By this point, there was no doubt that this crowd was there for Wide Mouth Mason. We were all ready for the main event. Well, I thought I was ready, but there was no way listening to CDs and Spotify could have prepared me for what Wide Mouth Mason is like in real life. Shaun Verreault is a virtuoso who is so good at his craft that he makes what is really complicated sound so simple. It wasn't until I actually watched him work that it fully registered how rich and full the sound actually is. It's more sound than should logically come from three people, and Verrault is a very large part of that. I had an up-close and personal view of his hands moving over that lap steel, and it was unreal. But Safwan Javed has been providing the dare-you-to-stand-still rhythm section from the beginning, and he was also a blast to watch do his thing.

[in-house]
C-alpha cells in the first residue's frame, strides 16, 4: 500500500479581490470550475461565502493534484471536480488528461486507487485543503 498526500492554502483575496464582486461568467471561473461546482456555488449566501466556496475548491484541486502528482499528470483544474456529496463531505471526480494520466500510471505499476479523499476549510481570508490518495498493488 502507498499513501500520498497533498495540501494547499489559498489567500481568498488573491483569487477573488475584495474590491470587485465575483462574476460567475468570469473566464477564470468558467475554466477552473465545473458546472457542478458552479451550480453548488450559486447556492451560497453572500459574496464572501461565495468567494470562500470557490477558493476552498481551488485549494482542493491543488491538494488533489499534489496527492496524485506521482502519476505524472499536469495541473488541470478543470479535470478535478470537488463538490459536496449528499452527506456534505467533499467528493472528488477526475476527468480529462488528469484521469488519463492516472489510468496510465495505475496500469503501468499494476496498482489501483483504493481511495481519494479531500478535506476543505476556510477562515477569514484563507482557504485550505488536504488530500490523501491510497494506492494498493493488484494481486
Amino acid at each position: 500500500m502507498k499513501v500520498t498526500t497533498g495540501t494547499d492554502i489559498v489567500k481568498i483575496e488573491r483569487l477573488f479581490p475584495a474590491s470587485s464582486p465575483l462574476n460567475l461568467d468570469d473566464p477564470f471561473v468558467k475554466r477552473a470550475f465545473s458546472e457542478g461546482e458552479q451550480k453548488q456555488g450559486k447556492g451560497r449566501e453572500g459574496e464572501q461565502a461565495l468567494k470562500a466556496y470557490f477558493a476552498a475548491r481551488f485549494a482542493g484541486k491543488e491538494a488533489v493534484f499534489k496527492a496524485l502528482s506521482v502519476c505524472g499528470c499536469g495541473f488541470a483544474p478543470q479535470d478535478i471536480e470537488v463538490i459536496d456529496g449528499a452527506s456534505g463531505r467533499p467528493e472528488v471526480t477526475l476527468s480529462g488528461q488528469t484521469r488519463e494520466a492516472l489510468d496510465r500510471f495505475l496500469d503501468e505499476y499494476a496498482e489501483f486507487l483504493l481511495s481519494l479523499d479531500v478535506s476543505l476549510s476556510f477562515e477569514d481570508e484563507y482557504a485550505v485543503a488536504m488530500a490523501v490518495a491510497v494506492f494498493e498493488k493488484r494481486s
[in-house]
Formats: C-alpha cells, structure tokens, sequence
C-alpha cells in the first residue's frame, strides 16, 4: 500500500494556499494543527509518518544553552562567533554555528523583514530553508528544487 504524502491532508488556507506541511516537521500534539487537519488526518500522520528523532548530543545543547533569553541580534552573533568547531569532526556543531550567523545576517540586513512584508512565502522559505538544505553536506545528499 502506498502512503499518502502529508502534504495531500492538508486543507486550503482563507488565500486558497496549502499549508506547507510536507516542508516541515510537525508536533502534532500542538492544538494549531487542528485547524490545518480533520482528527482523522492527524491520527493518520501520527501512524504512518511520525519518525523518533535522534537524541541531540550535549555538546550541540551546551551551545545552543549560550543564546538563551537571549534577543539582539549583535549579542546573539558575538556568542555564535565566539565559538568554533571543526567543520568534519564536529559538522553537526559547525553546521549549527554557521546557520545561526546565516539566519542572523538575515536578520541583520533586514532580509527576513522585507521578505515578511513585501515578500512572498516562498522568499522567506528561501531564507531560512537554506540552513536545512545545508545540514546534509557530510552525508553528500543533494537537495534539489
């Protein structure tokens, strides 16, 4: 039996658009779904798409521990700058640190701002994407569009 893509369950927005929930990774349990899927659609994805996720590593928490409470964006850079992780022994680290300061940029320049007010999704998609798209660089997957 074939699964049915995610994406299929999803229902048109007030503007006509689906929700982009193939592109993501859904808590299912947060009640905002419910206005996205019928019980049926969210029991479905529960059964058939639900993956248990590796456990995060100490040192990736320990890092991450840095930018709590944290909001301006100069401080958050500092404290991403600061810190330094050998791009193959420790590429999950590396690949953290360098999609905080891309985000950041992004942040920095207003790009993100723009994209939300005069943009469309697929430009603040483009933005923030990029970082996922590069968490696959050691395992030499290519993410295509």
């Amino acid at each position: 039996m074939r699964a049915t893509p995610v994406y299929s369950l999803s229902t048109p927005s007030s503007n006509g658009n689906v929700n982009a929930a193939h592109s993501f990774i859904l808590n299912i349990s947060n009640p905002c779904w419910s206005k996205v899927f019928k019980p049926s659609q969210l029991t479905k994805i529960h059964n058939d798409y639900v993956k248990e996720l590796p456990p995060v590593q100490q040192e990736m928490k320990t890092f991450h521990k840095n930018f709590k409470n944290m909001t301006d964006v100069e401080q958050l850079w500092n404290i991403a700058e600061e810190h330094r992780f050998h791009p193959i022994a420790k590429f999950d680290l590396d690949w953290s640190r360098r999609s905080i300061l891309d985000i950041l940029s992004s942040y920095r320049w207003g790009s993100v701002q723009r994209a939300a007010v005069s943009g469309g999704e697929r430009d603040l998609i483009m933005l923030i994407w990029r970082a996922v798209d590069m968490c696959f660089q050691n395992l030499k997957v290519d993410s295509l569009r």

I loved hearing the new songs live, singing along, and enjoying the show. But there's no way any new music can ever really compare to the songs that were entrenched in your soul as a young adult. Hearing songs like "Midnight Rain," "This Mourning," and "Mary Mary" the way they were meant to be heard, live and loud, was almost a religious experience for me. Singing along to "Companion," with a crowd full of people who obviously felt the same, was an experience I'll never forget. As the night ended with "My Old Self" as an encore, I wandered to the back of the room to purchase a vinyl copy of the OG self-titled album itself; a memento of an incredible night and a piece of my youth made tangible.



Sadly, The Capitol's Anniversary is wrapping up next weekend with Kieran Gardner and The Blucher Boys playing Thursday, May 30 and Eric Johnston's "UndeniaBULL" Comedy show on Friday, May 31 (tickets). If you're lucky, there might be a few tickets left! Head to The Cap's Facebook page for all the details.